The challenge for a marketing strategy is to find a way of achieving a sustainable competitive
advantage over the other competing products and firms in a market.
A competitive advantage is an advantage over competitors gained by offering consumers greater value,
either by means of lower prices or by providing greater benefits and service that justifies higher prices.
Porter suggested four "generic" business strategies that could be adopted in order to gain competitive
advantage. The strategies relate to the extent to which the scope of a business' activities are narrow versus
broad and the extent to which a business seeks to differentiate its products.
The four strategies are summarised in the figure below:
The differentiation and cost leadership strategies seek competitive advantage in a broad range of market
or industry segments.
By contrast, the differentiation focus and cost focus strategies are adopted in a narrow market or industry.
With this strategy, the objective is to become the lowest-cost producer in the industry. The traditional
method to achieve this objective is to produce on a large scale which enables the business to exploit
economies of scale.
Why is cost leadership potentially so important? Many (perhaps all) market segments in the industry are
supplied with the emphasis placed on minimising costs. If the achieved selling price can at least equal (or
near) the average for the market, then the lowest-cost producer will (in theory) enjoy the best profits. This
strategy is usually associated with large-scale businesses offering "standard" products with relatively little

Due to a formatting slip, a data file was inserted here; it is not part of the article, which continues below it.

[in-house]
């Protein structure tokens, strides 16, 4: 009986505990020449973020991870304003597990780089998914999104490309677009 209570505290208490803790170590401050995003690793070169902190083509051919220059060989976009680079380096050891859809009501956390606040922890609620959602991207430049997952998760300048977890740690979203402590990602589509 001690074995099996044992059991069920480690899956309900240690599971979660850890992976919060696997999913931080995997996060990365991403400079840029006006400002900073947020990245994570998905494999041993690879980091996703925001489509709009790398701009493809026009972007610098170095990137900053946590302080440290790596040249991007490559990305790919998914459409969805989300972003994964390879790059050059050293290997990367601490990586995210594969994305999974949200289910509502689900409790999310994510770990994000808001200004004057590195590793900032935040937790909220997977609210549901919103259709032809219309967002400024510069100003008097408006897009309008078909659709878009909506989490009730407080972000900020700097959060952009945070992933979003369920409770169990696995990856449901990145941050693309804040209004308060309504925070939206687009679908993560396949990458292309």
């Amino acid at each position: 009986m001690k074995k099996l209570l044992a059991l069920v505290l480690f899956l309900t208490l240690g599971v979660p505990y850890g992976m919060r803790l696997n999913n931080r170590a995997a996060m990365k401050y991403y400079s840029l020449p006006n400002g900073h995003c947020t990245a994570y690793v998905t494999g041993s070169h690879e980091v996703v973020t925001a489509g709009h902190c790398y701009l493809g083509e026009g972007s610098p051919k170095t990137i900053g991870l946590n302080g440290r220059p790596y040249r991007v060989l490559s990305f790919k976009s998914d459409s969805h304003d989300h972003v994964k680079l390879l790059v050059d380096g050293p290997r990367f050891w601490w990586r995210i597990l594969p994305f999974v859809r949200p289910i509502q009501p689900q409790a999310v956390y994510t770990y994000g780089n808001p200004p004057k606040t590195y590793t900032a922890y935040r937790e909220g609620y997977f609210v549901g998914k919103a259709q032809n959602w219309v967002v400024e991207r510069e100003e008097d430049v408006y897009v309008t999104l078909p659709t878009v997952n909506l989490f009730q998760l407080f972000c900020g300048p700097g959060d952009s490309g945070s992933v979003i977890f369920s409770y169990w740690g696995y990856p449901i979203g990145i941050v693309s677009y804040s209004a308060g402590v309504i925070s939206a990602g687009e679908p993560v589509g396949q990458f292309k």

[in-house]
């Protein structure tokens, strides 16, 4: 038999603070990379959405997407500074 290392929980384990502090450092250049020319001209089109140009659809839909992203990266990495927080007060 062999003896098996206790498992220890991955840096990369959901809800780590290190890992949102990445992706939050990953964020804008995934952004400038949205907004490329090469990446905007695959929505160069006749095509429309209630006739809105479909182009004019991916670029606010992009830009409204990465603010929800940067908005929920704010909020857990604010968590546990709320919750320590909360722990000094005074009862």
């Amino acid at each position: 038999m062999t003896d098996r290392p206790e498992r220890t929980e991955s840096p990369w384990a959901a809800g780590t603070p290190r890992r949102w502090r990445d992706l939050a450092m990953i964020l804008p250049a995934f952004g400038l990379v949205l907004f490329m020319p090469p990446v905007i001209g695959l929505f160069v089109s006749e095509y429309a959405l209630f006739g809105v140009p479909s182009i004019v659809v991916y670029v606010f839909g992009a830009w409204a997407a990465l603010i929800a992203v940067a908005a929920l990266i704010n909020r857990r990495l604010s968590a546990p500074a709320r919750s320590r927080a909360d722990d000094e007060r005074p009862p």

differentiation that are readily acceptable to the majority of customers. Occasionally, a low-cost leader
will also discount its product to maximise sales, particularly if it has a significant cost advantage over the
competition and, in doing so, it can further increase its market share.
Astrategy of cost leadership requires close cooperation between all the functional areas of a business. To
be the lowest-cost producer, a firm is likely to achieve or use several of the following: • High levels of productivity
• High capacity utilisation
• Use of bargaining power to negotiate the lowest prices for production inputs
• Lean production methods (e.g. JIT)
• Effective use of technology in the production process
• Access to the most effective distribution channels
Here a business seeks a lower-cost advantage in just one or a small number of market segments. The
product will be basic - perhaps a similar product to the higher-priced and featured market leader, but
acceptable to sufficient consumers